so what about the East Coast? the scene is much younger but is finally starting to develop. fil-ams on the east haven't been here as long and are more spread apart so it's taken some time to establish a network. Filipino Intercollegiate Networking Dialogue (FIND) is only a little bit over a decade old. and PCNs on this side of the country are lucky to be as old. but we've seen what's going on on the west coast and we're starting to catch up. and once again, when the infrastructure is available, the scene blossoms.
in the early 2000's, FIND District 6 (DC/VA) hosted the short-lived Expressions where we saw the cali-like crew DNA as well groups from ODU, Gtown, etc. Culture Shock DC (still very Filipino) hosts its own version of Bustagroove called the East Coast Dance Competition in its 5th year pin@y groups like Fr3sh, Moshun, and Rhythmology can be seen. And then there's FIND's Battle of the Barrios in District 3 (NY/NJ area) which has served as testing ground for the past few years for emerging filipino crews from schools like NYU and Villanova. What makes Battle of the Barrios interesting is that they require groups to incorporate traditional Filipino dance into their show, forcing some really creative hybrids to be born.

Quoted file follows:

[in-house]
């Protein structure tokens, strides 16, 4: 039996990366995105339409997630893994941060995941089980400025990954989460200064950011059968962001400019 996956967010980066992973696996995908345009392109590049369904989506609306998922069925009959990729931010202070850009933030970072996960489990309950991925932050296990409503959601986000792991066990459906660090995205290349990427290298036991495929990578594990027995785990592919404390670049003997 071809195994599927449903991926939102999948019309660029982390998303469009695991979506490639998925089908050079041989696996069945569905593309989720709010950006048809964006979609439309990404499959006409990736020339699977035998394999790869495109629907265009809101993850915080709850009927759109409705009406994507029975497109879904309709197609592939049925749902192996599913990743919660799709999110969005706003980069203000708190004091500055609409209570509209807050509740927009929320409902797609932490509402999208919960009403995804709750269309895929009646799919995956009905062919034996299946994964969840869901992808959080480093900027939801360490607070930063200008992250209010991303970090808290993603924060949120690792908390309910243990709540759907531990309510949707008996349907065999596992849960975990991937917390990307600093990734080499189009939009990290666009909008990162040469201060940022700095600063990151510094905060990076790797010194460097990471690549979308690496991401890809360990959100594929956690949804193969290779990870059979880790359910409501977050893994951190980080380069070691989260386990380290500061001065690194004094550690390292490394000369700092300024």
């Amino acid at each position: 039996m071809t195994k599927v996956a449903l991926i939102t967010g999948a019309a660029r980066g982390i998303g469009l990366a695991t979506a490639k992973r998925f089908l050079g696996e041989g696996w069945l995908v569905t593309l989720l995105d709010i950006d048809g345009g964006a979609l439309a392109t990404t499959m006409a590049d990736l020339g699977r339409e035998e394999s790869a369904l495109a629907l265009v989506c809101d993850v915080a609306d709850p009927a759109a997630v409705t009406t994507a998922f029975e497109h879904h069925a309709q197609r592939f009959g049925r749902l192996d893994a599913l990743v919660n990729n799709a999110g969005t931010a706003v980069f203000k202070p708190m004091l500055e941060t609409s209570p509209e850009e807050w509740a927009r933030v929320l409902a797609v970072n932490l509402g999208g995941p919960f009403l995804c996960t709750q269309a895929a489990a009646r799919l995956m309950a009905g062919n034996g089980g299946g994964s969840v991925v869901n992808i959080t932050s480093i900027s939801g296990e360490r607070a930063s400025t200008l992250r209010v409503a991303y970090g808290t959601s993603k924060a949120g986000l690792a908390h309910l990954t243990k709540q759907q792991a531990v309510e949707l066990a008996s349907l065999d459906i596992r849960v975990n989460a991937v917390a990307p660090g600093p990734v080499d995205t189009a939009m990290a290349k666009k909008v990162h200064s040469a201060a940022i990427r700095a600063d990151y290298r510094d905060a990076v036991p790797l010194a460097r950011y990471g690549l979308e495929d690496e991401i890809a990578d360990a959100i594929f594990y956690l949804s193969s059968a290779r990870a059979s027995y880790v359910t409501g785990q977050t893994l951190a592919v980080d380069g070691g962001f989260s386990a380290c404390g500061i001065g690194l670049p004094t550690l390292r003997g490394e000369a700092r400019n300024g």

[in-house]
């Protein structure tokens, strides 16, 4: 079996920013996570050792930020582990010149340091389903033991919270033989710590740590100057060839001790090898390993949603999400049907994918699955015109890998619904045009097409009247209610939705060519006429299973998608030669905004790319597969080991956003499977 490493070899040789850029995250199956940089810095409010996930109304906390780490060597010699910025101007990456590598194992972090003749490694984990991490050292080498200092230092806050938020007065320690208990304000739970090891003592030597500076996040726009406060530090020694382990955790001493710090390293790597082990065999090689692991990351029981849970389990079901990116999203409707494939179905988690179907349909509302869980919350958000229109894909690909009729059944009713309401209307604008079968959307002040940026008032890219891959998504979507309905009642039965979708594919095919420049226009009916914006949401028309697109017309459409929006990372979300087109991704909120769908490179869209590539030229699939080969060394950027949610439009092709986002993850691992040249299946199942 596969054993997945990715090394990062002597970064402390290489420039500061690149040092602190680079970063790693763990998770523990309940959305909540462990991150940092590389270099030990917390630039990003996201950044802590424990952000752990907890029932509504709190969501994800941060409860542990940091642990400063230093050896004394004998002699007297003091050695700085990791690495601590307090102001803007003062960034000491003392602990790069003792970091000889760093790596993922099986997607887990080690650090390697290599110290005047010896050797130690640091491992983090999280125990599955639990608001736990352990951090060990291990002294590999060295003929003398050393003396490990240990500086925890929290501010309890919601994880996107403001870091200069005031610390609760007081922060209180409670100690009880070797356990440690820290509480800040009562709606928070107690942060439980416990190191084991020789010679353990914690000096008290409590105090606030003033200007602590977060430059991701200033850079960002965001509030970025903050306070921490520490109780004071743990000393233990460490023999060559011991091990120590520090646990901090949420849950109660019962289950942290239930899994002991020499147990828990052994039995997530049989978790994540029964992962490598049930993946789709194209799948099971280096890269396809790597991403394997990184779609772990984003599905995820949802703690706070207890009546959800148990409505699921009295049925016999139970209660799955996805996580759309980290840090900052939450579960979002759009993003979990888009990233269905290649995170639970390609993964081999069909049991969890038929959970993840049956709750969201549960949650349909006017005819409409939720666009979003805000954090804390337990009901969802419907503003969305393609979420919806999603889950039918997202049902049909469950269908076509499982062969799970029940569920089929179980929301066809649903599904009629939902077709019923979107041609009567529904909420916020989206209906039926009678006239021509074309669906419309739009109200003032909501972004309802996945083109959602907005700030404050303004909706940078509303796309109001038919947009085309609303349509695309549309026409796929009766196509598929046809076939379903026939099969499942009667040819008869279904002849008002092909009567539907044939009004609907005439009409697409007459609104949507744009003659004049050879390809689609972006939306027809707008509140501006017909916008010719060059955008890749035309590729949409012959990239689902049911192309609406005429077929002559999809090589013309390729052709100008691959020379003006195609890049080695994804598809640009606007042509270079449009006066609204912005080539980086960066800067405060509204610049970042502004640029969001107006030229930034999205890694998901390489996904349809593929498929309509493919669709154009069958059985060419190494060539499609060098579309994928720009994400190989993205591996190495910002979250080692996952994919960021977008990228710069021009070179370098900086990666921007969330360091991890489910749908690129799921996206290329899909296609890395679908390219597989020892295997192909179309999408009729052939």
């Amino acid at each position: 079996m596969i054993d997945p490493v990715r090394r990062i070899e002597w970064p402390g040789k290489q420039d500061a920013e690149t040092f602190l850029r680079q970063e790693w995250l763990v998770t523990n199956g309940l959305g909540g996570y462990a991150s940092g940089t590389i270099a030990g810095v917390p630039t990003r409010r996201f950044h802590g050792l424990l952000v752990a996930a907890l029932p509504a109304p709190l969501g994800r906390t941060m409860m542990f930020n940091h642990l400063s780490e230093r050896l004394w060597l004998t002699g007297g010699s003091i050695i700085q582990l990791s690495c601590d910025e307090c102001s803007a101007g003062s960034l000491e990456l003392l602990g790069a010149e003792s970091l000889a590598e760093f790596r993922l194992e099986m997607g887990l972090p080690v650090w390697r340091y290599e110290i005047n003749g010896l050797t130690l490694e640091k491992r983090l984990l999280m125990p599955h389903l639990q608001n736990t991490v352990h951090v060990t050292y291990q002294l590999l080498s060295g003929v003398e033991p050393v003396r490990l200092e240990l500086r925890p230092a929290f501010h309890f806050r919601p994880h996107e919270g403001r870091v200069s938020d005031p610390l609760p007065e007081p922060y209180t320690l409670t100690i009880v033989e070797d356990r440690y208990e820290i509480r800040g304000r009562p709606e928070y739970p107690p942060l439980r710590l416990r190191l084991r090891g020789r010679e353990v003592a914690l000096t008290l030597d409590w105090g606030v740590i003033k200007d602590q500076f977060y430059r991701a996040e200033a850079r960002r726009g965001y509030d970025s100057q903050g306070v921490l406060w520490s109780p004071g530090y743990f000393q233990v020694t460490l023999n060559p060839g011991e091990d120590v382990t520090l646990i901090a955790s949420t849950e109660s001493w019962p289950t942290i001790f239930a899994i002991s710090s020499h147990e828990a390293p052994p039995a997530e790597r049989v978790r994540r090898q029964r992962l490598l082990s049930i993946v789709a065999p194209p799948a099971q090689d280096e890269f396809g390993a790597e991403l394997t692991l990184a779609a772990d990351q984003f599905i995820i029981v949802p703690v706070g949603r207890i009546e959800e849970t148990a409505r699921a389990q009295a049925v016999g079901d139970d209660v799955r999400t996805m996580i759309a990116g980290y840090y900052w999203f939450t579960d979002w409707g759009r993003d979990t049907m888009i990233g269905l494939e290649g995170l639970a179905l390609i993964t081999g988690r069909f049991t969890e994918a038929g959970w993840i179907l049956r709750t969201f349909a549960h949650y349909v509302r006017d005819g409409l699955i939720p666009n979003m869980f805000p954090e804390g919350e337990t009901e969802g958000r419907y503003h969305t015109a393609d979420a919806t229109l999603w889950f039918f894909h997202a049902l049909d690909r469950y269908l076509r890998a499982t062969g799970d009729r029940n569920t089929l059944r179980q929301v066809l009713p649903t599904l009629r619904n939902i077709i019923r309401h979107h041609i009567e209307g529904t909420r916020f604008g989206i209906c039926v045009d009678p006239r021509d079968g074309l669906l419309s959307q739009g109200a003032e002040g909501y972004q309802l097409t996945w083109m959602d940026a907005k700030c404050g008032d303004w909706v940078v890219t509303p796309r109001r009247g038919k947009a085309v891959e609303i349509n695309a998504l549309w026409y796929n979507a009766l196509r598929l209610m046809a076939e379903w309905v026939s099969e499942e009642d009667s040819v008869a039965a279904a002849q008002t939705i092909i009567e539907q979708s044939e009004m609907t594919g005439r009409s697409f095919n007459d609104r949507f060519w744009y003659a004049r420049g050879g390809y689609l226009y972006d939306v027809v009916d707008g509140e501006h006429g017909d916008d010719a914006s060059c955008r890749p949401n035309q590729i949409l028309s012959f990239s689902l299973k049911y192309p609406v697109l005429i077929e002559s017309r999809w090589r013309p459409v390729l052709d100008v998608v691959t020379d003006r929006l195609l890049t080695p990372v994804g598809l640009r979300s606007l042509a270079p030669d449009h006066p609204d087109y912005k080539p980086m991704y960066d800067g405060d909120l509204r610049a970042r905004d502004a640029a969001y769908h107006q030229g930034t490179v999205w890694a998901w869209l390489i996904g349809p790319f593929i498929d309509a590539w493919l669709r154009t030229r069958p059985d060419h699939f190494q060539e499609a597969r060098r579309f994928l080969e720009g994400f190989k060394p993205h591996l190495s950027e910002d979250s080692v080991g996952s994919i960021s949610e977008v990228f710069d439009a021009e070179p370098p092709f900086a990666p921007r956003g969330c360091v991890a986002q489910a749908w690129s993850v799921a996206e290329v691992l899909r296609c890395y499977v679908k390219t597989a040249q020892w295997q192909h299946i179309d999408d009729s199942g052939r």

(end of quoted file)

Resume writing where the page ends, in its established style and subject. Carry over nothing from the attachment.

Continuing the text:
you should vote for Jabbawockeez. i don't need to tell you that these boys are dope. they also cut their teeth on many of the same dance events/competitions i described above and really are part of this long tradition of filipino street dancers. however, what really sets them apart from the "moderns" is that the Jabbawockeez can boast street credibility. it's beautiful that filipinos have their own street dance performance culture, but it's wack when many of these dancers dont exist as dancers outside the comfort zone of their crews and crew choreography. looking at Kaba, you can tell that as individual dancers, they aren't as tight and probably can't hold their own in a cypher. i would still consider them at the fringes of hip hop dance. they learn breakin, poppin, lockin for the sake of improving their group performances and to enhance their choreography. those at the center of hip hop can do performances too, but are equally focused on steppin up their game to win battles and represent in party cyphers where the solo dancer is king/queen and improvisation is key. and this is exactly why i love jabbawockeez. they are at the center of hip hop. they exist as individual dancers. Kid Rainen is well known in the bboy world and can stand up to the best of the best in breakin. he and his crew are battle tested, cypher approved. so while choreography can take you far, hip hop is ultimately about being free.